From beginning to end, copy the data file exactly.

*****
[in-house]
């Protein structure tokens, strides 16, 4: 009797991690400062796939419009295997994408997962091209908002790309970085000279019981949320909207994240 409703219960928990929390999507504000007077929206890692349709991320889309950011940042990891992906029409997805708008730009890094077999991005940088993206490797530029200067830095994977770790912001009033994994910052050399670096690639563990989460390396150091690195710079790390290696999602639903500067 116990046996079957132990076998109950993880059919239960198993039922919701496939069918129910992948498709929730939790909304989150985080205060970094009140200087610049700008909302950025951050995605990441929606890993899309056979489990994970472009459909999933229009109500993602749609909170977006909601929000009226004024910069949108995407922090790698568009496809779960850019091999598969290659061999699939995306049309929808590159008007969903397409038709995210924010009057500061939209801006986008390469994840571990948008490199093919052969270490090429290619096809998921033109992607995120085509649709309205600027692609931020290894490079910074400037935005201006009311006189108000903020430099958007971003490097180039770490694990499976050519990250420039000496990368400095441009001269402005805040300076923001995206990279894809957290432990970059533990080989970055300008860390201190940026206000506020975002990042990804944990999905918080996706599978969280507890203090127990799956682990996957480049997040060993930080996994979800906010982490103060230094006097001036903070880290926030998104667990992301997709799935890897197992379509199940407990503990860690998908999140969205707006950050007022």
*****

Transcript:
[in-house]
């Protein structure tokens, strides 16, 4: 009797991690400062796939419009295997994408997962091209908002790309970085000279019981949320909207994240 409703219960928990929390999507504000007077929206890692349709991320889309950011940042990891992906029409997805708008730009890094077999991005940088993206490797530029200067830095994977770790912001009033994994910052050399670096690639563990989460390396150091690195710079790390290696999602639903500067 116990046996079957132990076998109950993880059919239960198993039922919701496939069918129910992948498709929730939790909304989150985080205060970094009140200087610049700008909302950025951050995605990441929606890993899309056979489990994970472009459909999933229009109500993602749609909170977006909601929000009226004024910069949108995407922090790698568009496809779960850019091999598969290659061999699939995306049309929808590159008007969903397409038709995210924010009057500061939209801006986008390469994840571990948008490199093919052969270490090429290619096809998921033109992607995120085509649709309205600027692609931020290894490079910074400037935005201006009311006189108000903020430099958007971003490097180039770490694990499976050519990250420039000496990368400095441009001269402005805040300076923001995206990279894809957290432990970059533990080989970055300008860390201190940026206000506020975002990042990804944990999905918080996706599978969280507890203090127990799956682990996957480049997040060993930080996994979800906010982490103060230094006097001036903070880290926030998104667990992301997709799935890897197992379509199940407990503990860690998908999140969205707006950050007022």